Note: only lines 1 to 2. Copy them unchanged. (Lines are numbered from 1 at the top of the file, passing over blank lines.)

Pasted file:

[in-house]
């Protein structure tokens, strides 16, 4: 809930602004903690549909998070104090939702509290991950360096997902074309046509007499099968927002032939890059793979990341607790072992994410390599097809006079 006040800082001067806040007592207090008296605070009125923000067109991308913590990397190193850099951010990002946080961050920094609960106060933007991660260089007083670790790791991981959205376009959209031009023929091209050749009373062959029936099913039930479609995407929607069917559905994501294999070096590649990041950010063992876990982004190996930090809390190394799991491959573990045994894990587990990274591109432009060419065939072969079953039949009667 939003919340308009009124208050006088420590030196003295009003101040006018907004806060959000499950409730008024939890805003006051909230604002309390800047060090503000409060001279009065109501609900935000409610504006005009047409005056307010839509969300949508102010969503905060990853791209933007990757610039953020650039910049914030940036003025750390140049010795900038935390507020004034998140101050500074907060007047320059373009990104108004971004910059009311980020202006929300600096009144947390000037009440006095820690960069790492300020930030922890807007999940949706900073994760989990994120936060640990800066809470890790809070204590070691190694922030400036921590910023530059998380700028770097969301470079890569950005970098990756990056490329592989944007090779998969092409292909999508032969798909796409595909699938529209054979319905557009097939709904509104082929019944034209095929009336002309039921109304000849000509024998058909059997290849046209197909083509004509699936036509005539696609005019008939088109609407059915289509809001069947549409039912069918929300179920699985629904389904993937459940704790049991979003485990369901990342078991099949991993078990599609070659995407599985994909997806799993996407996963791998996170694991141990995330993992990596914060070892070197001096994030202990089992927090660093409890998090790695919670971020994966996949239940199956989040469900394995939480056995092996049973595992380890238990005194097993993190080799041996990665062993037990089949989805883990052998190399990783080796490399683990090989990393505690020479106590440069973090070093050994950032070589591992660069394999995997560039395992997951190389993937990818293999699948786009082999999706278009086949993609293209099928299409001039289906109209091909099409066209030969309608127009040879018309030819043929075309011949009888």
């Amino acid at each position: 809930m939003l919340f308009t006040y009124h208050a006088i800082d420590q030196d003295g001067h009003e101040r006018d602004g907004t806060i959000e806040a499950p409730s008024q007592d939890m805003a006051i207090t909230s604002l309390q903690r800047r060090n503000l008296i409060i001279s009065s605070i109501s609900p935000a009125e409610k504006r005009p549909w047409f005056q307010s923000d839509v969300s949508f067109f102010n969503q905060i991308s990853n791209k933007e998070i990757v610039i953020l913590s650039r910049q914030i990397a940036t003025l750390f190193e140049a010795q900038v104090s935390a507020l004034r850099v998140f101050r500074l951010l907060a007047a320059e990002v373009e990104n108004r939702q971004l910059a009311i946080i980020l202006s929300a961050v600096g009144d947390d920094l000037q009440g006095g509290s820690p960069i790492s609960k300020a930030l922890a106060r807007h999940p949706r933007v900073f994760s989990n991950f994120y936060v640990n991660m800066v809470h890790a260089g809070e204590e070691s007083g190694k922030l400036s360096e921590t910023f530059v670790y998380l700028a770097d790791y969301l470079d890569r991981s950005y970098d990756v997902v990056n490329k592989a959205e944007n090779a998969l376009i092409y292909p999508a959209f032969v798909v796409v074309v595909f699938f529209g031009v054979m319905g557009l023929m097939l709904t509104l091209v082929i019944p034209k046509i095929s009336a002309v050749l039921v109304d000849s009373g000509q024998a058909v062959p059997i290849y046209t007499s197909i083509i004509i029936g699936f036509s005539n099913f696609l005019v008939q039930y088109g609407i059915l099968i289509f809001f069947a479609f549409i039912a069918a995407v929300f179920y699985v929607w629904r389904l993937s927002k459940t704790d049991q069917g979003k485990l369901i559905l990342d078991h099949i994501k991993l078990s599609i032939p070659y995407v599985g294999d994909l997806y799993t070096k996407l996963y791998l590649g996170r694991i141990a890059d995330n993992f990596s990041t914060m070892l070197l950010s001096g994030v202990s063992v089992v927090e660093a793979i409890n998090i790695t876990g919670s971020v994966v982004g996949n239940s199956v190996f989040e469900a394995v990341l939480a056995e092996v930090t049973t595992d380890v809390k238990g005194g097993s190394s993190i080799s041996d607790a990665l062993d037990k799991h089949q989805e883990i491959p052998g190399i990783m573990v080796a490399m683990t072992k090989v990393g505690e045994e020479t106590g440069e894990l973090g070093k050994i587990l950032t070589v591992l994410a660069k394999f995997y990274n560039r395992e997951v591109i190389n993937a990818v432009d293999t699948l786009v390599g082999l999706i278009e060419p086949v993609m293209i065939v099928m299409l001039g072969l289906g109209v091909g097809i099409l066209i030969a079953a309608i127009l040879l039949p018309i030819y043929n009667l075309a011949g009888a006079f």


[in-house]
């Protein structure tokens, strides 16, 4: 809930602004903690549909998070104090939702509290991950360096997902074309046509007499099968927002032939890059793979990341607790072992994410390599097809006079 006040800082001067806040007592207090008296605070009125923000067109991308913590990397190193850099951010990002946080961050920094609960106060933007991660260089007083670790790791991981959205376009959209031009023929091209050749009373062959029936099913039930479609995407929607069917559905994501294999070096590649990041950010063992876990982004190996930090809390190394799991491959573990045994894990587990990274591109432009060419065939072969079953039949009667 939003919340308009009124208050006088420590030196003295009003101040006018907004806060959000499950409730008024939890805003006051909230604002309390800047060090503000409060001279009065109501609900935000409610504006005009047409005056307010839509969300949508102010969503905060990853791209933007990757610039953020650039910049914030940036003025750390140049010795900038935390507020004034998140101050500074907060007047320059373009990104108004971004910059009311980020202006929300600096009144947390000037009440006095820690960069790492300020930030922890807007999940949706900073994760989990994120936060640990800066809470890790809070204590070691190694922030400036921590910023530059998380700028770097969301470079890569950005970098990756990056490329592989944007090779998969092409292909999508032969798909796409595909699938529209054979319905557009097939709904509104082929019944034209095929009336002309039921109304000849000509024998058909059997290849046209197909083509004509699936036509005539696609005019008939088109609407059915289509809001069947549409039912069918929300179920699985629904389904993937459940704790049991979003485990369901990342078991099949991993078990599609070659995407599985994909997806799993996407996963791998996170694991141990995330993992990596914060070892070197001096994030202990089992927090660093409890998090790695919670971020994966996949239940199956989040469900394995939480056995092996049973595992380890238990005194097993993190080799041996990665062993037990089949989805883990052998190399990783080796490399683990090989990393505690020479106590440069973090070093050994950032070589591992660069394999995997560039395992997951190389993937990818293999699948786009082999999706278009086949993609293209099928299409001039289906109209091909099409066209030969309608127009040879018309030819043929075309011949009888």